Good idea. Yet the day before, North Korea said it was in a "state of war" with the South. A week later it pulled its entire 53,000 workforce out of the Kaesong Industrial Complex (KIC), the last surviving inter-Korean joint venture. This has been idle since, causing US$900 million in losses to the 123 small ROK firms invested there. As of early August, the KIC remains shut, despite six rounds of talks on reopening it. Sadly, there is a real risk that it may never reopen.
Its closure was part of wider tension-raising this spring by the DPRK, including threats of pre-emptive nuclear strikes on the US - something it is not actually able to do, yet. Extreme even by DPRK standards in its rhetoric and duration (two months), this bombast was an own goal, uniting friend and foe in exasperation. When Xi Jinping told the Boao Forum in Hainan on April 8 that "no one should be allowed to throw a region and even the whole world into chaos for selfish gains," everyone knew at whom China's new president was pointing the finger.
Actions speak even louder than words. It was remarkable that Xi invited Park, so soon after they both took office, on a state visit of noticeable warmth. Meanwhile Kim Jong-eun has had no such invitation. For China to host South Korea's leader before inviting North Korea's is unprecedented. For that matter, new ROK presidents always go to Washington first, and then to Tokyo second. Not Park: she put China ahead of Japan. That too is a striking shift.
WikiLeaks: Better not believe it
How far might the new Sino-South Korean rapport go? Maybe all the way. On November 29, 2010 the top front page story in the Guardian, a leading British daily paper, bore the striking headline: "Wikileaks cables reveal China 'ready to abandon North Korea'" The sub-heading expanded and explained: "Leaked dispatches show Beijing is frustrated with military actions of 'spoiled child' and increasingly favors reunified Korea."
Really? No, not really. On closer inspection this was just gossip. A particular official known to be an outspoken hardliner - Chun Yung-woo, senior foreign policy secretary to the then ROK president, Lee Myung-bak - was telling the US ambassador in Seoul, over breakfast, some grumbles about the DPRK he'd heard from low-level Chinese officials on the sidelines of the six-party talks - in 2008, two years earlier! So this was no bombshell, but tittle-tattle.
It was also very misleading, since in fact China's line was the exact opposite. In May 2010, when South Korea accused the North of torpedoing one of its warships in March (46 young sailors drowned), Beijing angered Seoul by refusing to condemn Pyonyang - which denied responsibility. More broadly: From about 2008, when Kim Jong-il's health first became a concern, all signs indicate that China took a strategic decision to grit its teeth and prop up the Kim regime, no matter what. Trade (see above) and visits both rose markedly.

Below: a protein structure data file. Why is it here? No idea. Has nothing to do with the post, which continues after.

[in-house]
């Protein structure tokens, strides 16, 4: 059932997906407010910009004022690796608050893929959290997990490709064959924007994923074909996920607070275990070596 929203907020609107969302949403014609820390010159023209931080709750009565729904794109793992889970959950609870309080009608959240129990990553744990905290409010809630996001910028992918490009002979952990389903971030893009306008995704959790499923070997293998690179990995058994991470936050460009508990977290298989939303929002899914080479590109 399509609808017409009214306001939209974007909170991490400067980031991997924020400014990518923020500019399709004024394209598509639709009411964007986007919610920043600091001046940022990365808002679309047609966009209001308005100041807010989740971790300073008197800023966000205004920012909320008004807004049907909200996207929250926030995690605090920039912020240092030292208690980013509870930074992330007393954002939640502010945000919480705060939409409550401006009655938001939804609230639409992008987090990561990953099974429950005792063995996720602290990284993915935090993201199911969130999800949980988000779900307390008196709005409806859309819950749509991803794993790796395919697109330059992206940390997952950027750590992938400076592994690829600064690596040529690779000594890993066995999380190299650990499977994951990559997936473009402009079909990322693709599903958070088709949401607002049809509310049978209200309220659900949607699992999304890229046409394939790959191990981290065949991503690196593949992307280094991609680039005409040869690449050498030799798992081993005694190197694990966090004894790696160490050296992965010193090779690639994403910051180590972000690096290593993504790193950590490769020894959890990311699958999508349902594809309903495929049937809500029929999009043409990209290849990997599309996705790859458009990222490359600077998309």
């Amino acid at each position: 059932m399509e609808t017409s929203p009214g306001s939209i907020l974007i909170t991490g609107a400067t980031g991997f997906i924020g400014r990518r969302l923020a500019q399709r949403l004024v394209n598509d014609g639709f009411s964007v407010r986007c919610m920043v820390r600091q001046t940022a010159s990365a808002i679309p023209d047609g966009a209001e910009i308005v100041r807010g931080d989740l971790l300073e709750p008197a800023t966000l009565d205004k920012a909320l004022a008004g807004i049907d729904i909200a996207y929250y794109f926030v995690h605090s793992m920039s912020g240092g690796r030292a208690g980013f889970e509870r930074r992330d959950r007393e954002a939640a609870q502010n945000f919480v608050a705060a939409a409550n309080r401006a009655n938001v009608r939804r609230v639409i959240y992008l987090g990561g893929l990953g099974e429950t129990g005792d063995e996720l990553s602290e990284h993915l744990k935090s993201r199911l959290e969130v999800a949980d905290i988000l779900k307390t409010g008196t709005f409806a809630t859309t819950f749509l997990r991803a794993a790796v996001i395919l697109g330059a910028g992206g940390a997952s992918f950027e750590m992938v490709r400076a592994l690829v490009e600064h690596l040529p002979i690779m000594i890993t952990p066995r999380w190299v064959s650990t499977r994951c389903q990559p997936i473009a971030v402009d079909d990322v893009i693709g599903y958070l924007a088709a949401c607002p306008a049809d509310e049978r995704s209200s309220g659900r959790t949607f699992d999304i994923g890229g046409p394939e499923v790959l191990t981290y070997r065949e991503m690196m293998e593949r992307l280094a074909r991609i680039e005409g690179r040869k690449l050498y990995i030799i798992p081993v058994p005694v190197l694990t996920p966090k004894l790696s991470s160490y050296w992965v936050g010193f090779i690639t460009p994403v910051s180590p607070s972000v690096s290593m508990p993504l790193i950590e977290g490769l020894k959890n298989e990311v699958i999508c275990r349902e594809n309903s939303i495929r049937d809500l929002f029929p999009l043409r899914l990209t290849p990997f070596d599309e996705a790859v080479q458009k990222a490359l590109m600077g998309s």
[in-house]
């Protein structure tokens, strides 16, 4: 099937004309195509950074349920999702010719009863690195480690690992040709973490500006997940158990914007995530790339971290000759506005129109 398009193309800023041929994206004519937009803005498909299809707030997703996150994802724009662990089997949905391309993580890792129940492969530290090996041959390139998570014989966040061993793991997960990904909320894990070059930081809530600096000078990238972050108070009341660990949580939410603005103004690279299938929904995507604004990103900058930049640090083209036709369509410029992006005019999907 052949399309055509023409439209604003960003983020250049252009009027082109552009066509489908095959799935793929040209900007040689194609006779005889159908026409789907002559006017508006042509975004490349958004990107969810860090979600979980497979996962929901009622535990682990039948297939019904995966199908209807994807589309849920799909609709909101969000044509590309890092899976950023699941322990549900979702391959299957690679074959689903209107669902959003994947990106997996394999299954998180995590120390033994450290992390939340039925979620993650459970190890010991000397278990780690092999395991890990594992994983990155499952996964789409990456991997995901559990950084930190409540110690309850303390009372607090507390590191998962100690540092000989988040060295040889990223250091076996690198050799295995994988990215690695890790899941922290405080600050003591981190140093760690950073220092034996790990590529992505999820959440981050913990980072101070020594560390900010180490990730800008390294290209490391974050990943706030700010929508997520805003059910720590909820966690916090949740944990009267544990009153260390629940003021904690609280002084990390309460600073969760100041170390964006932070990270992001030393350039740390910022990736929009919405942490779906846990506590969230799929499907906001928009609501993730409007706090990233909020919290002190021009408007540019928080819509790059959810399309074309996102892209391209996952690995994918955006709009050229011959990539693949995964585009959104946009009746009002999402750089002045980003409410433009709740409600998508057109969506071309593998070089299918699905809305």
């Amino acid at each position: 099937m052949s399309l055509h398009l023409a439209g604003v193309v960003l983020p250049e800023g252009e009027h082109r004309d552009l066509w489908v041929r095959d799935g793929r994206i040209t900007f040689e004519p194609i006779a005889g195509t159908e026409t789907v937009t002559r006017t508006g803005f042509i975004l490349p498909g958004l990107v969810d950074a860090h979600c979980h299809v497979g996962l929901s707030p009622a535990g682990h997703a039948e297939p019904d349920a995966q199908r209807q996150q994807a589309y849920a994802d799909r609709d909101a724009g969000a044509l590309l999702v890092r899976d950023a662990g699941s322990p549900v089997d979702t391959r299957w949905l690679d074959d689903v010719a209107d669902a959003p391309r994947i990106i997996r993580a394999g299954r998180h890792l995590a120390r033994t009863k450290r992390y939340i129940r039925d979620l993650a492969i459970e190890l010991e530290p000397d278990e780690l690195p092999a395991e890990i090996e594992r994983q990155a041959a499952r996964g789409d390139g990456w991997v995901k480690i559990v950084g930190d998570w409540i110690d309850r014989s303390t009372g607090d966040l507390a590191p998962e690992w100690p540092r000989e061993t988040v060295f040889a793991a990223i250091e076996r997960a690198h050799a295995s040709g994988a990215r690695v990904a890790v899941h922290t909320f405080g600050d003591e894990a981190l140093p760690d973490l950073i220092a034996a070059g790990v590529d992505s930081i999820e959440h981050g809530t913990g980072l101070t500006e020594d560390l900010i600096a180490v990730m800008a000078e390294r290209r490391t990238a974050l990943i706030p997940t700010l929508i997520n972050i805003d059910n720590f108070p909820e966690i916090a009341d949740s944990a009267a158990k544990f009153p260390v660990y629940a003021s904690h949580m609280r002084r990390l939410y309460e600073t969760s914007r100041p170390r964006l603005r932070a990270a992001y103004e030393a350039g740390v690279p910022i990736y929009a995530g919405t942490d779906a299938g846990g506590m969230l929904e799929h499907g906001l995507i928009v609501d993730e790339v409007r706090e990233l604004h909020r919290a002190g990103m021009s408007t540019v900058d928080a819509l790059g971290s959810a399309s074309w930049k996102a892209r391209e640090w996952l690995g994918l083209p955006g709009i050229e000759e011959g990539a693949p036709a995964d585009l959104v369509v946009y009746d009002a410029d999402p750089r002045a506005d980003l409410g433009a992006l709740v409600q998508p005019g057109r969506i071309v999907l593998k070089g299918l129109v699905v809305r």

Why would China choose so? Old friendship - "like lips and teeth", it used to be said - was the least of it. Old-timers who valued wartime comradeship no longer held power in China. Their pragmatic successors were impatient with the DPRK as an ungrateful loose cannon.
So why support it? For very cogent reasons. Seen from Beijing, if there is one thing worse than North Korea, then it is no North Korea. Both the process and outcome of any regime collapse in the DPRK look like nightmares for the PRC. Thousands of refugees would flee across the long (1,416 kilometer) and porous river border into China. There might be fighting, and China could get drawn in.
The nightmare scenario would be if China intervened, but so did the US and South Korea. A superpower clash in Korea, again? One Korean War was bad enough. (Chinese casualties were huge: 145,000 deaths, 25,000 missing, 260,000 wounded.) As for the outcome: If Korea reunifies like Germany and the DPRK vanishes, then the ROK, a staunch US ally which hosts 28,000 US troops, would share a border with China. Not good.
Yet this calculus is not set in stone. What if North Korea refuses to change, but continues to tax China's and everyone's patience with nuclear defiance and provocations? Or on the other side of the coin, a smart China should also cultivate South Korea and try to lure it away from quite so tight an embrace of the US. Many in Seoul fret that the ROK is punching below its weight on the global stage, and yearn for the foreign policy autonomy of a Turkey or a Brazil.
Eventually, if North Korea is stupid enough to remain obdurately recidivist, China may have to choose. Thinking strategically and long-term, which of the Koreas does it make economic and political sense for China to have as its ally or at least a good friend? If the question is put like that, the answer is obvious. So Kim Jong-eun had better not push China too far.
If Beijing ever decides it has had enough and cuts the cord, that would be the end of the DPRK. But if Kim sees the light and opts for peace and reform, there could still be two Koreas for a while to come. Northeast Asia's future, and his country's and his own, all hinge on how he decides. That visit to Mao Anying's grave suggests that Kim knows which side his bread is buttered.
Aidan Foster-Carter is honorary senior research fellow in sociology and modern Korea at Leeds University in the UK, and a freelance consultant, writer and broadcaster on Korean affairs. A regular visitor to the peninsula, he has followed North Korean affairs for 45 years.
A Chinese translation of an earlier version of part of this article was commissioned by and first appeared in SingTao Daily (Hong Kong), issue of 27-28 July 2013. Used by kind permission.